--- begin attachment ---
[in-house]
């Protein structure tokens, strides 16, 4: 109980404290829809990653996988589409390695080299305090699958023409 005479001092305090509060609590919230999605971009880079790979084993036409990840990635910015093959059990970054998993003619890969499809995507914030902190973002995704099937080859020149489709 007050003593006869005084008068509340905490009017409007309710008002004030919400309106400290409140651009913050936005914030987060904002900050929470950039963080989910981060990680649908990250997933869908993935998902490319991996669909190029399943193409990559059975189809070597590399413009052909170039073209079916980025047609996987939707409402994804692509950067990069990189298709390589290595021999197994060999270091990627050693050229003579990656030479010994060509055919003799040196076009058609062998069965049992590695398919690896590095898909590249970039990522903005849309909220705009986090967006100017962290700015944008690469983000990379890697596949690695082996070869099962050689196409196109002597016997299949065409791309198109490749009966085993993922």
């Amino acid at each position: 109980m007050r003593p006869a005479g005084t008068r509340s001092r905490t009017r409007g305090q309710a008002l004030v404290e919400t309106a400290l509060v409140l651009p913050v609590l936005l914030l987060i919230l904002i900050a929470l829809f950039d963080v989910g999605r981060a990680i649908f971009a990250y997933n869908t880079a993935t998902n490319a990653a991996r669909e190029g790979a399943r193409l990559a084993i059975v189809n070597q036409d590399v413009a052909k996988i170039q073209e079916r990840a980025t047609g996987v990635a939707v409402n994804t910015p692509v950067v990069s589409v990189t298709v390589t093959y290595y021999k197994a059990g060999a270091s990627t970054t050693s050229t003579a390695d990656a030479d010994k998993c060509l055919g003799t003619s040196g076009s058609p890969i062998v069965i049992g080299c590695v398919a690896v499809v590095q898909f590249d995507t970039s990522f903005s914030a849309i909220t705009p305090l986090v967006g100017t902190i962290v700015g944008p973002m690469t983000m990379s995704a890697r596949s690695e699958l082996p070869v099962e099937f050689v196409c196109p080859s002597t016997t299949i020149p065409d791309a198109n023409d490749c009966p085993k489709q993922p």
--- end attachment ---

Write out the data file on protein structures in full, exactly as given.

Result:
[in-house]
């Protein structure tokens, strides 16, 4: 109980404290829809990653996988589409390695080299305090699958023409 005479001092305090509060609590919230999605971009880079790979084993036409990840990635910015093959059990970054998993003619890969499809995507914030902190973002995704099937080859020149489709 007050003593006869005084008068509340905490009017409007309710008002004030919400309106400290409140651009913050936005914030987060904002900050929470950039963080989910981060990680649908990250997933869908993935998902490319991996669909190029399943193409990559059975189809070597590399413009052909170039073209079916980025047609996987939707409402994804692509950067990069990189298709390589290595021999197994060999270091990627050693050229003579990656030479010994060509055919003799040196076009058609062998069965049992590695398919690896590095898909590249970039990522903005849309909220705009986090967006100017962290700015944008690469983000990379890697596949690695082996070869099962050689196409196109002597016997299949065409791309198109490749009966085993993922």
């Amino acid at each position: 109980m007050r003593p006869a005479g005084t008068r509340s001092r905490t009017r409007g305090q309710a008002l004030v404290e919400t309106a400290l509060v409140l651009p913050v609590l936005l914030l987060i919230l904002i900050a929470l829809f950039d963080v989910g999605r981060a990680i649908f971009a990250y997933n869908t880079a993935t998902n490319a990653a991996r669909e190029g790979a399943r193409l990559a084993i059975v189809n070597q036409d590399v413009a052909k996988i170039q073209e079916r990840a980025t047609g996987v990635a939707v409402n994804t910015p692509v950067v990069s589409v990189t298709v390589t093959y290595y021999k197994a059990g060999a270091s990627t970054t050693s050229t003579a390695d990656a030479d010994k998993c060509l055919g003799t003619s040196g076009s058609p890969i062998v069965i049992g080299c590695v398919a690896v499809v590095q898909f590249d995507t970039s990522f903005s914030a849309i909220t705009p305090l986090v967006g100017t902190i962290v700015g944008p973002m690469t983000m990379s995704a890697r596949s690695e699958l082996p070869v099962e099937f050689v196409c196109p080859s002597t016997t299949i020149p065409d791309a198109n023409d490749c009966p085993k489709q993922p």